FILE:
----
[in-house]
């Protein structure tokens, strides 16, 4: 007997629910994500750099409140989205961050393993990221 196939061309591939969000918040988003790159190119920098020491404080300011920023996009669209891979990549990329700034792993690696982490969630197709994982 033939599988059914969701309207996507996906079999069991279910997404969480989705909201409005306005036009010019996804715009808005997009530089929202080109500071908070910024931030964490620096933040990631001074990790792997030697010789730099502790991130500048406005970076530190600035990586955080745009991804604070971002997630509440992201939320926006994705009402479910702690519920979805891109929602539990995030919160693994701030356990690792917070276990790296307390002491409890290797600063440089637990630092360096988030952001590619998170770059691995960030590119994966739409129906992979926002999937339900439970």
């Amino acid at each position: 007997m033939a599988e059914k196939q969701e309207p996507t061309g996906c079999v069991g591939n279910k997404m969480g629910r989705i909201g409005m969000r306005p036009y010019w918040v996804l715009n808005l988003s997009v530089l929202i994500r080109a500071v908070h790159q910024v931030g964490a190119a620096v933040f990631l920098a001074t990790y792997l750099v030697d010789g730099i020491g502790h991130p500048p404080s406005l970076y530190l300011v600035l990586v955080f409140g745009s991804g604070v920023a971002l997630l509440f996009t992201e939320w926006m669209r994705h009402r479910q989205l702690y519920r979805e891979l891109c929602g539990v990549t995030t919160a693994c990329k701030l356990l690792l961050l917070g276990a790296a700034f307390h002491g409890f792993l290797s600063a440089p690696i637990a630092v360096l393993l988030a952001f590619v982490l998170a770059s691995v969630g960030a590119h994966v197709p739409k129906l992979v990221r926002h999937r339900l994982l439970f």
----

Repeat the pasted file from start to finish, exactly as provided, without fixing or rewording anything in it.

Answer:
[in-house]
């Protein structure tokens, strides 16, 4: 007997629910994500750099409140989205961050393993990221 196939061309591939969000918040988003790159190119920098020491404080300011920023996009669209891979990549990329700034792993690696982490969630197709994982 033939599988059914969701309207996507996906079999069991279910997404969480989705909201409005306005036009010019996804715009808005997009530089929202080109500071908070910024931030964490620096933040990631001074990790792997030697010789730099502790991130500048406005970076530190600035990586955080745009991804604070971002997630509440992201939320926006994705009402479910702690519920979805891109929602539990995030919160693994701030356990690792917070276990790296307390002491409890290797600063440089637990630092360096988030952001590619998170770059691995960030590119994966739409129906992979926002999937339900439970």
């Amino acid at each position: 007997m033939a599988e059914k196939q969701e309207p996507t061309g996906c079999v069991g591939n279910k997404m969480g629910r989705i909201g409005m969000r306005p036009y010019w918040v996804l715009n808005l988003s997009v530089l929202i994500r080109a500071v908070h790159q910024v931030g964490a190119a620096v933040f990631l920098a001074t990790y792997l750099v030697d010789g730099i020491g502790h991130p500048p404080s406005l970076y530190l300011v600035l990586v955080f409140g745009s991804g604070v920023a971002l997630l509440f996009t992201e939320w926006m669209r994705h009402r479910q989205l702690y519920r979805e891979l891109c929602g539990v990549t995030t919160a693994c990329k701030l356990l690792l961050l917070g276990a790296a700034f307390h002491g409890f792993l290797s600063a440089p690696i637990a630092v360096l393993l988030a952001f590619v982490l998170a770059s691995v969630g960030a590119h994966v197709p739409k129906l992979v990221r926002h999937r339900l994982l439970f």